To unravel the role of magnetic permeability and its impacts, we will examine the time-domain EM response of a conductive, permeable casing. Arguably, the behaviour of fields and fluxes through time is easier to reason about than a partition into real and imaginary components in a frequency domain experiment. So we will reason about the physics in the time-domain and relate our insights back to the frequency domain in the next section.

We use the same setup as shown in Figure 2. For simplicity, we consider a step-off waveform. In Figure 7 we show a cross section of currents through the earth for 3 models: (a) a halfspace, (b) a halfspace that includes a conductive casing (5×1065\times10^6 S/m), and (c) a halfspace with a casing that is conductive and permeable (5×1065\times10^6 S/m, 150μ0150\mu_0).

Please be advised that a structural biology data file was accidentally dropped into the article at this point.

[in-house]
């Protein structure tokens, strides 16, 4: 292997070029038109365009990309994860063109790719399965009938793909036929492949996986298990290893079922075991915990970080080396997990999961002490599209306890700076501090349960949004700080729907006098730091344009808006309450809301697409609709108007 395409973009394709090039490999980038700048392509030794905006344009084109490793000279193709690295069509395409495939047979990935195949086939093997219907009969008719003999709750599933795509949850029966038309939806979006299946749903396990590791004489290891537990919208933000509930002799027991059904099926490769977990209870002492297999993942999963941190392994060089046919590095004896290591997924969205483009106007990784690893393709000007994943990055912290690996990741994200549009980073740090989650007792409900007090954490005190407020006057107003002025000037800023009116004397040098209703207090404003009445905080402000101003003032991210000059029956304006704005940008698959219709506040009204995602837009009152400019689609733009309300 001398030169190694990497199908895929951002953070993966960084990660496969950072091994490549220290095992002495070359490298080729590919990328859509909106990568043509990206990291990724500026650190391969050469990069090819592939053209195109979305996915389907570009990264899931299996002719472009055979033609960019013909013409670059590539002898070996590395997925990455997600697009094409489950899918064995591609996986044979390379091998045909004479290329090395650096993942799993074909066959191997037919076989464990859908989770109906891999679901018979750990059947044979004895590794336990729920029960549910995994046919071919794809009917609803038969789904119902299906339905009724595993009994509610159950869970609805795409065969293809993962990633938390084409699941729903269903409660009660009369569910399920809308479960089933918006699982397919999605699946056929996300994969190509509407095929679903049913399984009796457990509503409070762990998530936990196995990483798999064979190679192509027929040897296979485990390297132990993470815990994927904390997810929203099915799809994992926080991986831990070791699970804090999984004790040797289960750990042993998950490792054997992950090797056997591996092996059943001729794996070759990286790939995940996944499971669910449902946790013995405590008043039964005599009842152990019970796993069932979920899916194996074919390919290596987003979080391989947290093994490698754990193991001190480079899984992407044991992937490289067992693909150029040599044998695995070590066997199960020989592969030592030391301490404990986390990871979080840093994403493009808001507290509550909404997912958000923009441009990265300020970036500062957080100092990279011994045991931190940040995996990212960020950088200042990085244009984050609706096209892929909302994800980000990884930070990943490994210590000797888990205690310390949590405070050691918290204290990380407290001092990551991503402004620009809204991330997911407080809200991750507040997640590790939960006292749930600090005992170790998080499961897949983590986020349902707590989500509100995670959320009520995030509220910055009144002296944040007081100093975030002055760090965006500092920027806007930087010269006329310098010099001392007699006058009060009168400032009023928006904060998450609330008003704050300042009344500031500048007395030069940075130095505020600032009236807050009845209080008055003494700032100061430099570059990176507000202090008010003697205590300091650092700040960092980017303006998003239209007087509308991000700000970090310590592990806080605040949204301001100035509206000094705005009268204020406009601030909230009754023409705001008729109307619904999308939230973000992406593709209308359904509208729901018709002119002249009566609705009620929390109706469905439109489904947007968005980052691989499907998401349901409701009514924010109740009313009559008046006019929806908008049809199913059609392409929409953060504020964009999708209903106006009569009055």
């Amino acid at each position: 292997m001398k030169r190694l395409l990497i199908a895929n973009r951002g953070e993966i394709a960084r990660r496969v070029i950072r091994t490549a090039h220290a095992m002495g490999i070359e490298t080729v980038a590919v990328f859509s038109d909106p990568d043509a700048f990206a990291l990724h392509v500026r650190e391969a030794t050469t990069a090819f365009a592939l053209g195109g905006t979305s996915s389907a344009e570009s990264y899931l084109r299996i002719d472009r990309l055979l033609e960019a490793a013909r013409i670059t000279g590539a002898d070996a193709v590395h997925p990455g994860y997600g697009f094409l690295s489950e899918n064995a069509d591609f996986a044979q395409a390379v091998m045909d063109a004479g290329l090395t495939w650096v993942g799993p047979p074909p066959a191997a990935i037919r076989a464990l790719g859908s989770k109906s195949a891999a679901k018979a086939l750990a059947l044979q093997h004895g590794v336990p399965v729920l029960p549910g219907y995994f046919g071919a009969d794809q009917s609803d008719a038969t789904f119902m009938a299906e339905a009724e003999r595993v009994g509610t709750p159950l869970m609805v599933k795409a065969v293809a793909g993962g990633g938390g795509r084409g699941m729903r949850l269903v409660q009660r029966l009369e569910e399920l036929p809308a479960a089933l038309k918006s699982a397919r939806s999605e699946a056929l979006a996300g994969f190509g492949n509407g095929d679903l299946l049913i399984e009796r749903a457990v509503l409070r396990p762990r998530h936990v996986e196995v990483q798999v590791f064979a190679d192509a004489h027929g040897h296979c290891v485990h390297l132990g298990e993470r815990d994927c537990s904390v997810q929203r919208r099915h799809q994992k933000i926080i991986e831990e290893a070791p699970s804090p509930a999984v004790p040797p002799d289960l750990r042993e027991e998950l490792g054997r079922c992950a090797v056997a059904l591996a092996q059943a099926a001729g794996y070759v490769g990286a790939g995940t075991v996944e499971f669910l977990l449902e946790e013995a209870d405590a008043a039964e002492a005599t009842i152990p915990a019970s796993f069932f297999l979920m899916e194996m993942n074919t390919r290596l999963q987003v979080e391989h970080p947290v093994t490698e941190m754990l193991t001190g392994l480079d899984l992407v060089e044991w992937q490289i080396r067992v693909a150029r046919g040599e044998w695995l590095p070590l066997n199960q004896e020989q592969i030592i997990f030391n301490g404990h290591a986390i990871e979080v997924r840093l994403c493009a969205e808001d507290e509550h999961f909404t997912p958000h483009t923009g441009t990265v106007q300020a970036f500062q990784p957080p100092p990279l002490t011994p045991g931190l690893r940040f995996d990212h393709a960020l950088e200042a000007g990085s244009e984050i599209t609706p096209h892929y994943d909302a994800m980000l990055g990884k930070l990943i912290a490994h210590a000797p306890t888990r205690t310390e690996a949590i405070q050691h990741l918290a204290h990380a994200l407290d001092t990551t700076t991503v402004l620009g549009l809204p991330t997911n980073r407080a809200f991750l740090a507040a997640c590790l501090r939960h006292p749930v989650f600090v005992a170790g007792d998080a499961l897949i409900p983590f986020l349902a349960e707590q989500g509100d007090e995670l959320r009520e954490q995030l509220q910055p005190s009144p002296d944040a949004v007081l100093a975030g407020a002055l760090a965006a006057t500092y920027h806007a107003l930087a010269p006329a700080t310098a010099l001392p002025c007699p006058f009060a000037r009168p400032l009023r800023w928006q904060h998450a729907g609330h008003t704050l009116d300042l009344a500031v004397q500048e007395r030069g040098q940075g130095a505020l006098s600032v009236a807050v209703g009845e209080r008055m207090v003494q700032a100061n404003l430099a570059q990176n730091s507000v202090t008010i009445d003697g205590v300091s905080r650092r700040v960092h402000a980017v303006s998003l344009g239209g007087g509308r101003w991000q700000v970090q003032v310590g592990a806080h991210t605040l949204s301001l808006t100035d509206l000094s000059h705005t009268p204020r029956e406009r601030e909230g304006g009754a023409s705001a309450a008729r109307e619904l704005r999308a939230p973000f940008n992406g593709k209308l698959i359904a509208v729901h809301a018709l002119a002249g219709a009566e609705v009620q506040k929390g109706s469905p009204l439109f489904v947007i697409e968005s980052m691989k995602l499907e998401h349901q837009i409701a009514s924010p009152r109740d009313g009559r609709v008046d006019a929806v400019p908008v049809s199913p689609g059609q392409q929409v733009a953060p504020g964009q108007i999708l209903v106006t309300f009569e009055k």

We start by examining the currents in the halfspace (Figure 7a). The top row, at t=0ms, is the DC resistivity solution. After t=0, the current in the transmitter is shut off, and image currents, which oppose the change in magnetic field, are induced in the Earth Nabighian, 1979. These currents are in the same direction of the current in the source wire, as to preserve the magnetic field, and this causes a circulation of current as the galvanic and image currents interact. Both currents diffuse down and out through time.

Cross sections showing the current density through time for a time domain EM experiment over (a) a half-space, (b) a conductive well (5\times10^6 S/m, \mu_0), and (c) a conductive, permeable well (5\times10^6 S/m, 150\mu_0). The panel on the right shows (d) the difference between the conductive, permeable well and the conductive well. The threshold for the streamplot arrows is the same as the colorbar minimum (10^{-8}A/m^2)